Objective: To ascertain the occurrence of renal involvement in patients with primary Sjögren's syndrome (pSS).
Methods: Urinary total protein excretion from 24 h urine collection, as well as urinary excretion rates of albumin, alpha-1 microglobulin (alpha1m) and IgG from overnight 8 h collections, were determined from 78 pSS patients (75 females, three males). Urine acidification capacity after oral ammonium chloride load was tested in 55 of these patients.
Results: Mild proteinuria (0.15-0.42 g/24 h) was observed in 34 patients (44%). Increased urinary excretion rates of albumin (>/=20 microgram/min), alpha1m (>/=7.0 microgram/min) or IgG (>/=5.0 microgram/min) were detected in nine (12%), nine (12%) and 11 patients (14%), respectively. Latent or overt distal renal tubular acidosis (dRTA) was observed in 18 out of 55 patients with pSS (33%). These patients had a longer duration of the disease (10+/-4 vs 8+/-4 yr; P</=0.05); they also had proteinuria (67 vs 27%; P</=0.025) and hypertension (44 vs 14%; P</=0.05) more frequently, and significantly higher serum creatinine (92+/-39 vs 78+/-13 micromol/l; P</=0.025) and serum beta-2 microglobulin (beta2m) levels (3.3+/-1.6 g/l vs 2.6+/-0. 6 g/l; P</=0.025) as compared to patients with normal urine acidification capacity.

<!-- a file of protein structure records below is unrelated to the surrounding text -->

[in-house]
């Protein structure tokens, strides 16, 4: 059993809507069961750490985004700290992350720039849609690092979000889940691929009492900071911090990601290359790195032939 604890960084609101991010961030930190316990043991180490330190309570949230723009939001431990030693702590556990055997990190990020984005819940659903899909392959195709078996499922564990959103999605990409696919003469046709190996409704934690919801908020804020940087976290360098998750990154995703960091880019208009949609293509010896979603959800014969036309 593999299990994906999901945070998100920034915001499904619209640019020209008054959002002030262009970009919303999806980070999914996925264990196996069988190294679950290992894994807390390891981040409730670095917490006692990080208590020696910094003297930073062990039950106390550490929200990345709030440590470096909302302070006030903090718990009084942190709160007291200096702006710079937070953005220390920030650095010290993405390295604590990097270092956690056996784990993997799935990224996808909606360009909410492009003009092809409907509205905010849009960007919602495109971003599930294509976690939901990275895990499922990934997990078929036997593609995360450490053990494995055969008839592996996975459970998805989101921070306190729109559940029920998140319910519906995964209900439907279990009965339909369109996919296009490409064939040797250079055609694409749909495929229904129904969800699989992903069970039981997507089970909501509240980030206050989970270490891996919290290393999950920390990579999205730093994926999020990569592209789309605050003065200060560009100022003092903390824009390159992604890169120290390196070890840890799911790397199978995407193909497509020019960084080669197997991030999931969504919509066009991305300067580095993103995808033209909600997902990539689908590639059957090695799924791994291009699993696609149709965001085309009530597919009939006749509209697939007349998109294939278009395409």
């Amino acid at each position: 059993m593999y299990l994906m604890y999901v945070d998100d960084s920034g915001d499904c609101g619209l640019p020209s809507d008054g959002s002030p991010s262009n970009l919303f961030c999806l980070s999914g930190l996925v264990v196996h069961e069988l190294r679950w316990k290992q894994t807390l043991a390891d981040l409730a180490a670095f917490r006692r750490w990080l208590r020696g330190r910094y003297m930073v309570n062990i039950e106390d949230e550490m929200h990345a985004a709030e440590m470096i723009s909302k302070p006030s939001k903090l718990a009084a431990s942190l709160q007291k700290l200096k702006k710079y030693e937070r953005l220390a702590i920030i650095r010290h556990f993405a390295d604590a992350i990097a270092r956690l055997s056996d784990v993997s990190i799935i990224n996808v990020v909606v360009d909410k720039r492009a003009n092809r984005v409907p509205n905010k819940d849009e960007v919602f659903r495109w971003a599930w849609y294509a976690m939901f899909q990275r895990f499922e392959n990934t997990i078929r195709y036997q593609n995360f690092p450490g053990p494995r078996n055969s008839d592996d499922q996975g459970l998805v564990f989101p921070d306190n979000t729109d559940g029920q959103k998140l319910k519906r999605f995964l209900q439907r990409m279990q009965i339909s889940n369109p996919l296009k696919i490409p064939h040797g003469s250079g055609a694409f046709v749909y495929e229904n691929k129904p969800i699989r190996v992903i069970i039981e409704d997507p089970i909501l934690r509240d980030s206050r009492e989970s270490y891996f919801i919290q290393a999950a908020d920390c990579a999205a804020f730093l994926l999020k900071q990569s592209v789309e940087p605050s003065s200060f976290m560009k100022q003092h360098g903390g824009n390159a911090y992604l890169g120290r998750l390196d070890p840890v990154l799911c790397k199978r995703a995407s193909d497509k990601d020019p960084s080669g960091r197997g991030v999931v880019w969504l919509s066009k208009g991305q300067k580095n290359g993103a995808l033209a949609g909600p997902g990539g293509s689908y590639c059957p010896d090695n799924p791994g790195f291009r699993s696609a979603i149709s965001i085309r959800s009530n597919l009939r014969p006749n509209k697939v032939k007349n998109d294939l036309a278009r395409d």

Conclusions: Inadequate renal acidification capacity, as well as mild proteinuria, were frequently found in patients with pSS. Those with dRTA had longer disease duration, a higher level of serum beta2m, and they had proteinuria and hypertension more frequently than those with normal renal acidification capacity.